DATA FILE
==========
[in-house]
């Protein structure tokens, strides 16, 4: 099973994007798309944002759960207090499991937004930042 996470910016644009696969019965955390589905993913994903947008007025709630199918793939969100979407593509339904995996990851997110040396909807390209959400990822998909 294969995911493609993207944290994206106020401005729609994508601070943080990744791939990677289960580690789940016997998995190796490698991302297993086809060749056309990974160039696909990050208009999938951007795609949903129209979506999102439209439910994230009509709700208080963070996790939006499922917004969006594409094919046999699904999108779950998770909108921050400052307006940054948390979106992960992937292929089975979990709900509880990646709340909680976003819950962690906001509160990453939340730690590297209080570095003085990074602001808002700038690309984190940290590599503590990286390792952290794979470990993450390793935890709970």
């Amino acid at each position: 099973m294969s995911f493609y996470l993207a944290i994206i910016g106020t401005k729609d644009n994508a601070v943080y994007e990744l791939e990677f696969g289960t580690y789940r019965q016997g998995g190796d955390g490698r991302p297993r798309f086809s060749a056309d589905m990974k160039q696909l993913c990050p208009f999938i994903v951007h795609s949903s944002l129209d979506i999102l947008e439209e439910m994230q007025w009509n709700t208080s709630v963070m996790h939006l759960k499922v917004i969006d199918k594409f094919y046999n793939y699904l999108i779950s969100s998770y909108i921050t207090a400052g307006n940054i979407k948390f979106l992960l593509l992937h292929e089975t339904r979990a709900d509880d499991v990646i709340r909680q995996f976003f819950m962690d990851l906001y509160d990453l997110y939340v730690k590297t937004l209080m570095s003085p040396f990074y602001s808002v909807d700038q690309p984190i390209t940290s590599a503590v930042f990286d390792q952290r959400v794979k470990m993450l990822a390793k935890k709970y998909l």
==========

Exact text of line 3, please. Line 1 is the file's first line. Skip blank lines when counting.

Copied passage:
């Amino acid at each position: 099973m294969s995911f493609y996470l993207a944290i994206i910016g106020t401005k729609d644009n994508a601070v943080y994007e990744l791939e990677f696969g289960t580690y789940r019965q016997g998995g190796d955390g490698r991302p297993r798309f086809s060749a056309d589905m990974k160039q696909l993913c990050p208009f999938i994903v951007h795609s949903s944002l129209d979506i999102l947008e439209e439910m994230q007025w009509n709700t208080s709630v963070m996790h939006l759960k499922v917004i969006d199918k594409f094919y046999n793939y699904l999108i779950s969100s998770y909108i921050t207090a400052g307006n940054i979407k948390f979106l992960l593509l992937h292929e089975t339904r979990a709900d509880d499991v990646i709340r909680q995996f976003f819950m962690d990851l906001y509160d990453l997110y939340v730690k590297t937004l209080m570095s003085p040396f990074y602001s808002v909807d700038q690309p984190i390209t940290s590599a503590v930042f990286d390792q952290r959400v794979k470990m993450l990822a390793k935890k709970y998909l």